Should robots be granted a limited legal personhood? It might be good for all of us, says one lawyer-commentator. (photo: Wikimedia Commons).

Should robots be granted a limited legal personhood? It might be good for all of us, says one lawyer-commentator. (photo: Wikimedia Commons).

This Wednesday, the Phoenix City Council takes up suggested changes to the City code that would regulate the use of unmanned aerial systems—drones—in city parks. Based on some public debate I’ve heard about the issue, anything adopted is likely to be based little on science and much on stalling technology we don’t yet understand. But whatever. Somewhere, the FAA chuckles.

(I also have to wonder about the role drone restrictions will play in the STEM gap that already affects urban neighborhoods more than suburban ones. Commentary I’ve heard suggested that urban areas are simply “too congested” for recreational or other drone use, and they should be allowed only in the suburbs. So here would be another cutting-edge technology kept far away from urban schoolkids. I’m guessing future college freshmen will be less than competitive touting their kite-flying skills.)

This morning I read an interesting essay that explores humans’ convoluted relationship with machines. It may go some way toward explaining our often knee-jerk reaction against these strange contraptions that can do so much that we cannot.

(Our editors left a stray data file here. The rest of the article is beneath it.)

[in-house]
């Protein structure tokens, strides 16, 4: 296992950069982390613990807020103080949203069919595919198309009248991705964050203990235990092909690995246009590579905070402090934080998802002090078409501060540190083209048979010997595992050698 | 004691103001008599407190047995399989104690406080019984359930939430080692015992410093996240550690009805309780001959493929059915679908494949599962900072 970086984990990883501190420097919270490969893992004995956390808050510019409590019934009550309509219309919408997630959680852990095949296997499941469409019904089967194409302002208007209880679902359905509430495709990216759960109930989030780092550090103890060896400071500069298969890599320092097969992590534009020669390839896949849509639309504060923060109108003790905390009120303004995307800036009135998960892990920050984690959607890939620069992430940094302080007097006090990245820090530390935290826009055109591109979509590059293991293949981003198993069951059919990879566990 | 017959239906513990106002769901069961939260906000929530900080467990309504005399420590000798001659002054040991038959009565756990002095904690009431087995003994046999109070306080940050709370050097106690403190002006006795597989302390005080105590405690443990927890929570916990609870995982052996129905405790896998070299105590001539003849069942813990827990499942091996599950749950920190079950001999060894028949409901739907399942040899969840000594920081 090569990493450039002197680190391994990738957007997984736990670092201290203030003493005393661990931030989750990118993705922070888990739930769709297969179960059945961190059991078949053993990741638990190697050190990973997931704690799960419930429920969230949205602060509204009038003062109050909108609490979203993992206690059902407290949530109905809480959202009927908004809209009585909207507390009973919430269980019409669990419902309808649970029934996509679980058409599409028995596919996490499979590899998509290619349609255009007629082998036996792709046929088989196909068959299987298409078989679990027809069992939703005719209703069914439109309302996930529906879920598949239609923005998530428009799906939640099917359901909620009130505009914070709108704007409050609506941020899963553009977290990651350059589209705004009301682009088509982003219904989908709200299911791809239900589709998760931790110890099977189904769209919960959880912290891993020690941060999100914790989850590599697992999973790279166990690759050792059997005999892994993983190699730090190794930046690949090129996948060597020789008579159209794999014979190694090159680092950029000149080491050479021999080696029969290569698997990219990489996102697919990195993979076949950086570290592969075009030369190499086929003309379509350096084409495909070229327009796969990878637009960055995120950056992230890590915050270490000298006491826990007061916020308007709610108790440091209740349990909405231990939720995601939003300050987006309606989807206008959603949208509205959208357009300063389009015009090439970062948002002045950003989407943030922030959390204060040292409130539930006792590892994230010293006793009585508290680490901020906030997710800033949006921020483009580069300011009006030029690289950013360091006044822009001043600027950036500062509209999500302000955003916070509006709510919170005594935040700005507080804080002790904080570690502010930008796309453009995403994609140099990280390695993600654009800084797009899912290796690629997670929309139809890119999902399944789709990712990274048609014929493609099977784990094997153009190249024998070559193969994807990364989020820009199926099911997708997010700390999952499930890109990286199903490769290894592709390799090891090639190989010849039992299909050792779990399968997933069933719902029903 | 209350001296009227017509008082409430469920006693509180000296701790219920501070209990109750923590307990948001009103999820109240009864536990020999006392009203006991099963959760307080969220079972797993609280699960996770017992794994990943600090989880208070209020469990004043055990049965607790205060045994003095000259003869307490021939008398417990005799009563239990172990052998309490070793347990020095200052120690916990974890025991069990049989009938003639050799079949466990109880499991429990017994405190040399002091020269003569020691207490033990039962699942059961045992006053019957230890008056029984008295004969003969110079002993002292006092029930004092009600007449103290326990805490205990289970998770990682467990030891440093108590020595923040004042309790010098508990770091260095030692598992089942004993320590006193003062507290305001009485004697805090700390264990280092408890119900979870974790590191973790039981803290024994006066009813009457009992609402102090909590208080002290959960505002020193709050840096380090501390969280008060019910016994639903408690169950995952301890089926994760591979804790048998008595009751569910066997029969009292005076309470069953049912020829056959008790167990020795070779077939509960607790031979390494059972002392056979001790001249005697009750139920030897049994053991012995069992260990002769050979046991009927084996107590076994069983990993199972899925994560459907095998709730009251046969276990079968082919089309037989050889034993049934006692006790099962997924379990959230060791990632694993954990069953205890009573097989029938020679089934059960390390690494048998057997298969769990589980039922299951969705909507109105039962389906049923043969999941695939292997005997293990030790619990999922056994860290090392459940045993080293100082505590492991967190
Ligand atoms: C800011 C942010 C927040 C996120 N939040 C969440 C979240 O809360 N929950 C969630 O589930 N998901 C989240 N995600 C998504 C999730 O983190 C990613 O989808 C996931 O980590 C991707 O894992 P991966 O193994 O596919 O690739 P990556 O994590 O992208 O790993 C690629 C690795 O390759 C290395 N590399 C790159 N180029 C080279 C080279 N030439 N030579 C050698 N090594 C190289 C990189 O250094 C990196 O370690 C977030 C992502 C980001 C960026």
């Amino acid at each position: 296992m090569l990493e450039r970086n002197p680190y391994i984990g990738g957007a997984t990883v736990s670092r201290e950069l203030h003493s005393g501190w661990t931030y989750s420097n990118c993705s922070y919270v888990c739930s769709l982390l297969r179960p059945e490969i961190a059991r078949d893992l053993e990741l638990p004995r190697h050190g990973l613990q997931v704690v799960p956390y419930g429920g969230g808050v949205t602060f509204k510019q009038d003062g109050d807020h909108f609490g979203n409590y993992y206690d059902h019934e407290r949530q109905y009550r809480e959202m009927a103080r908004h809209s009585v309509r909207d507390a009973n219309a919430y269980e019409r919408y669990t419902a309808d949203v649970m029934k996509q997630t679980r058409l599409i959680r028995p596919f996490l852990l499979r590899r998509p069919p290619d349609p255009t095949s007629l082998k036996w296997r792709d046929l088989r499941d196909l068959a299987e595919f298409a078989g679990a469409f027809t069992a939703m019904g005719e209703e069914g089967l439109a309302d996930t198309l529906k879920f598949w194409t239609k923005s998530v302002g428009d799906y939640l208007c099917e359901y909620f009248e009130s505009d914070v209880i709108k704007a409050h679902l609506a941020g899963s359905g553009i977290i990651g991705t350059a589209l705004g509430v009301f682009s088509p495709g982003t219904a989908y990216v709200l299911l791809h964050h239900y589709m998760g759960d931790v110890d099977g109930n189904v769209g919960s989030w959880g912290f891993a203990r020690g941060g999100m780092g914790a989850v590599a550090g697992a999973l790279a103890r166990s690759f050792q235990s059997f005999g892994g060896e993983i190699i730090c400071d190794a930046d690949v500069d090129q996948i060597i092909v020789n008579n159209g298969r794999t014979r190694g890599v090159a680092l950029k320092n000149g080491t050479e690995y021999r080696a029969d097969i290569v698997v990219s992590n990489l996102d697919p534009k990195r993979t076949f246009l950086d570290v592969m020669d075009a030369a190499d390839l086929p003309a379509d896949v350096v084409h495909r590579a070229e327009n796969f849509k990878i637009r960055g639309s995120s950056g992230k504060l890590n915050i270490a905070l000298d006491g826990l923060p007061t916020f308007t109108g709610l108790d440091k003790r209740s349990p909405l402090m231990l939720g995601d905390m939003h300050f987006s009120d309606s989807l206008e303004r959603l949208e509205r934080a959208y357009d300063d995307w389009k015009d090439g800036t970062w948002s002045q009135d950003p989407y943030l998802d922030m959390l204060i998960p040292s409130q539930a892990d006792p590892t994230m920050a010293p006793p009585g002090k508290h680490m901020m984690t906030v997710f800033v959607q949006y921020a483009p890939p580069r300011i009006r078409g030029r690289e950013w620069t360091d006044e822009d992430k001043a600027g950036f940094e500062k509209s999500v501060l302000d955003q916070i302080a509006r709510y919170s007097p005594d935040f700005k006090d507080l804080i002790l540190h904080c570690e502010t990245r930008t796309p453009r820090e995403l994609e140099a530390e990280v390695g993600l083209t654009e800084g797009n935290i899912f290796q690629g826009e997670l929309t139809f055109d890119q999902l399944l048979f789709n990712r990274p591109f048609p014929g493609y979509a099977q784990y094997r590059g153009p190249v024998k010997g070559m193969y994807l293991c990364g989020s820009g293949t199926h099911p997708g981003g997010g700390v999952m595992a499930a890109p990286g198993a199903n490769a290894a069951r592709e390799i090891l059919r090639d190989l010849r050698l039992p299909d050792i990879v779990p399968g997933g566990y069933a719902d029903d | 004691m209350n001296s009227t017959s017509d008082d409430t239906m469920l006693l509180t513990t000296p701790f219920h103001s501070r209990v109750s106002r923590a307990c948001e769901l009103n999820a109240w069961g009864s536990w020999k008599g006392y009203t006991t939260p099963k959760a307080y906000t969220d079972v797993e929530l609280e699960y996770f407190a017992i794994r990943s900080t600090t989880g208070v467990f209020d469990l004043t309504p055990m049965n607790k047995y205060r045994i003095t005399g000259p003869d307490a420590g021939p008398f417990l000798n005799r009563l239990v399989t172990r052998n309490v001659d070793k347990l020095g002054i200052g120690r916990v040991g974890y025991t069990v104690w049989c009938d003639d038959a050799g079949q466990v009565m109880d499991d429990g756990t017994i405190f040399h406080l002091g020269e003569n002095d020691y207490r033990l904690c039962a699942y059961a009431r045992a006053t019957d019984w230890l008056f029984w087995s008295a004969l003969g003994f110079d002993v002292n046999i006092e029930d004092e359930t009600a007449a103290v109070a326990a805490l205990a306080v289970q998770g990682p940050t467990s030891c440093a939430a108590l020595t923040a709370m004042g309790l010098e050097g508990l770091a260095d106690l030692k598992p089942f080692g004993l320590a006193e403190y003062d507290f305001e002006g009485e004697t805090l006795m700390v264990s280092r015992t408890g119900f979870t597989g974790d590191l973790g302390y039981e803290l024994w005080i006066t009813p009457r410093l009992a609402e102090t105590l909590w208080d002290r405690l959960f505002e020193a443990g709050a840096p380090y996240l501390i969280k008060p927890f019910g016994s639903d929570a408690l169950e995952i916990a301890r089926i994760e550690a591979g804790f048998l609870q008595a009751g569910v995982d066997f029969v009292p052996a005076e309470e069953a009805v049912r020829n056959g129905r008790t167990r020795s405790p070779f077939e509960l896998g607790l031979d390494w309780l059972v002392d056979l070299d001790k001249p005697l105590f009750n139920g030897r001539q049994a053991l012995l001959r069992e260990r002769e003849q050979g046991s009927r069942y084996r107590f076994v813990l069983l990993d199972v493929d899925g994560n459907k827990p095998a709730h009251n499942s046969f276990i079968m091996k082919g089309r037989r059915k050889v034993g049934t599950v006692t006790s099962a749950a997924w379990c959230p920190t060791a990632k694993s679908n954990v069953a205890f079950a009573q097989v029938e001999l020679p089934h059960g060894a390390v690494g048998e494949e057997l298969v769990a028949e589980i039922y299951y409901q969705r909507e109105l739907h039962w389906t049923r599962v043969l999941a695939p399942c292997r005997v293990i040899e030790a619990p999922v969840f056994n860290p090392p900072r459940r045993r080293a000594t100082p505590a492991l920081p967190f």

Written by a Boston lawyer, the essay is part of a nationwide project called Future Tense that includes Arizona State University—it’s worth keeping track of. (As they describe it, “Future Tense [is] a collaboration among Arizona State University, New America, and Slate.”)

Attorney John Frank Weaver analogizes humans’ evolving view of animal protections and suggests a similar approach would benefit us in regard to machines. Like animals, machines and how we treat them say a lot about us, and those interactions have moral implications. And it’s not just the “cute” animals that need legal protections, he argues. We also need to safeguard the more ugly machines. As he writes:

“[I]n focusing on laws that protect how we socialize with anthropomorphized robots, we need to make sure not to ignore plainer robots. They need legal protections, too. In fact, I have gone so far as to recommend that we should grant them limited legal personhood. It’s not because we should empathize with them—it’s because laws governing interactions with ugly bots could improve their utility and benefit to humans.”

Did someone say drone?

Read the whole piece here.

Ugly robots deserve protection and maybe some love too

Ugly robots (even drones) deserve protection and maybe some love too.